The sudo command (short for Super-user do) is a program designed to allow users to execute commands with the security privileges of another user, by default the root user.
In this guide, we will show you how to create a new user on a Debian system and give it sudo access.
You can use this user account to execute administrative commands without a need to log in to your Debian server as a root user. weiterlesen
It’s always a good idea to update your password on a regular basis and use a unique password for each account.
As a regular user in Ubuntu you can only change your own password. The root user and users with sudo privileges can change another user’s passwords and define how the password can be used or changed.
This tutorial describes how to change a user password in Ubuntu from the command line, or through the Ubuntu GUI. weiterlesen
The term socket programming refers to writing programs that execute across multiple computers in which the devices are all connected to each other using a network.
There are two communication protocols that one can use for socket programming: User Datagram Protocol (UDP) and Transfer Control Protocol (TCP).
The main difference between the two is that UDP is connectionless, meaning there is no session between the client and the server while TCP is connection-oriented, meaning an exclusive connection must first be established between client and server for communication to take place.
This tutorial presents an introduction to sockets programming over TCP/IP networks and demonstrates how to write client/server applications in Java. UDP is not a mainstream protocol and as such may not be often encountered.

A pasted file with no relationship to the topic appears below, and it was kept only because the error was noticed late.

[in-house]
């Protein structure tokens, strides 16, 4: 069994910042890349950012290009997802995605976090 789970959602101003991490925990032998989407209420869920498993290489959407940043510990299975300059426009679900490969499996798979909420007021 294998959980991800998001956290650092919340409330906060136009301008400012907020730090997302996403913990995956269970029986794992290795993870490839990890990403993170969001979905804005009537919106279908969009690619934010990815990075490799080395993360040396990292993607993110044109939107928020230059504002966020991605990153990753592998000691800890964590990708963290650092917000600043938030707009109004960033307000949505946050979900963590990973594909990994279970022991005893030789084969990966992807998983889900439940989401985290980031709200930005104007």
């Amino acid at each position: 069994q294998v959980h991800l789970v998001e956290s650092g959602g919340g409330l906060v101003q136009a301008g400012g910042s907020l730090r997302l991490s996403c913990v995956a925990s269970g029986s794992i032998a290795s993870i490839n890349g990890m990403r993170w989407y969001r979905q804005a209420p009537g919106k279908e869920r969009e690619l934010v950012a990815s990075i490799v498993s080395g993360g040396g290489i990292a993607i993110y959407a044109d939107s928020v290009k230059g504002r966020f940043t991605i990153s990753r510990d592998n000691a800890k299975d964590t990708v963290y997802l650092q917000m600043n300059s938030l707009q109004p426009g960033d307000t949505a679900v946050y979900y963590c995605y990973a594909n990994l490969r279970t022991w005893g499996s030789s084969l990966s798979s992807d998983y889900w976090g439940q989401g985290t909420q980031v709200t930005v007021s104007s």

Ubuntu, as any other Linux distribution is a multi-user operating system. Each user can have different permission level and specific settings for various command line and GUI application.
Knowing how to add and remove users is one of the basic skills a Linux user should know.
In this tutorial, we will show you how to add and remove users on Ubuntu 18.04.
To be able to create and remove users you need to be logged in as root or user with sudo privileges. weiterlesen
On Ubuntu, the system’s timezone is set during the install, but it can be easily changed at a later time.
Using the correct timezone is important for many systems related tasks and processes. For example, the cron daemon uses the system’s timezone for executing cron jobs, and the timestamps in the log files are based on the same timezone.
This tutorial demonstrates how to set or change the timezone on Ubuntu 18.04 and previous versions from the command line, or through the GUI. The same instructions apply for any Ubuntu-based distribution, including Kubuntu, Linux Mint, and Elementary OS.
You’ll need to be logged in as a user with sudo privileges in order to change the system’s timezone. weiterlesen